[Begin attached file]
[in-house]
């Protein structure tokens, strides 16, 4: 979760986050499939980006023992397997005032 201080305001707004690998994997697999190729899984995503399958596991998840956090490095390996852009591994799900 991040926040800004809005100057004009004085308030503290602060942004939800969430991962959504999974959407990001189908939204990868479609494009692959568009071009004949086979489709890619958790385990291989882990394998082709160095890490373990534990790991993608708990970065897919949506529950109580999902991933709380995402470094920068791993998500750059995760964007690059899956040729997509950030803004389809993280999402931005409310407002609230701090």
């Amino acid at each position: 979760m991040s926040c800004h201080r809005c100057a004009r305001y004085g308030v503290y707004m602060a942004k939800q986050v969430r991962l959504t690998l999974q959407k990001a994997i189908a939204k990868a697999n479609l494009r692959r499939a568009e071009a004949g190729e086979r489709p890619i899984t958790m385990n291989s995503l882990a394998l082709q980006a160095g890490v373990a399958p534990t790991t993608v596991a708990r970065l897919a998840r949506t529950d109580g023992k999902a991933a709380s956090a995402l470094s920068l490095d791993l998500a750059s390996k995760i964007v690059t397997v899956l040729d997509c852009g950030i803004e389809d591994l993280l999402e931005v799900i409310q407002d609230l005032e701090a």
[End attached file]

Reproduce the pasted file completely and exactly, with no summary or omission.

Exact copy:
[in-house]
């Protein structure tokens, strides 16, 4: 979760986050499939980006023992397997005032 201080305001707004690998994997697999190729899984995503399958596991998840956090490095390996852009591994799900 991040926040800004809005100057004009004085308030503290602060942004939800969430991962959504999974959407990001189908939204990868479609494009692959568009071009004949086979489709890619958790385990291989882990394998082709160095890490373990534990790991993608708990970065897919949506529950109580999902991933709380995402470094920068791993998500750059995760964007690059899956040729997509950030803004389809993280999402931005409310407002609230701090």
């Amino acid at each position: 979760m991040s926040c800004h201080r809005c100057a004009r305001y004085g308030v503290y707004m602060a942004k939800q986050v969430r991962l959504t690998l999974q959407k990001a994997i189908a939204k990868a697999n479609l494009r692959r499939a568009e071009a004949g190729e086979r489709p890619i899984t958790m385990n291989s995503l882990a394998l082709q980006a160095g890490v373990a399958p534990t790991t993608v596991a708990r970065l897919a998840r949506t529950d109580g023992k999902a991933a709380s956090a995402l470094s920068l490095d791993l998500a750059s390996k995760i964007v690059t397997v899956l040729d997509c852009g950030i803004e389809d591994l993280l999402e931005v799900i409310q407002d609230l005032e701090a």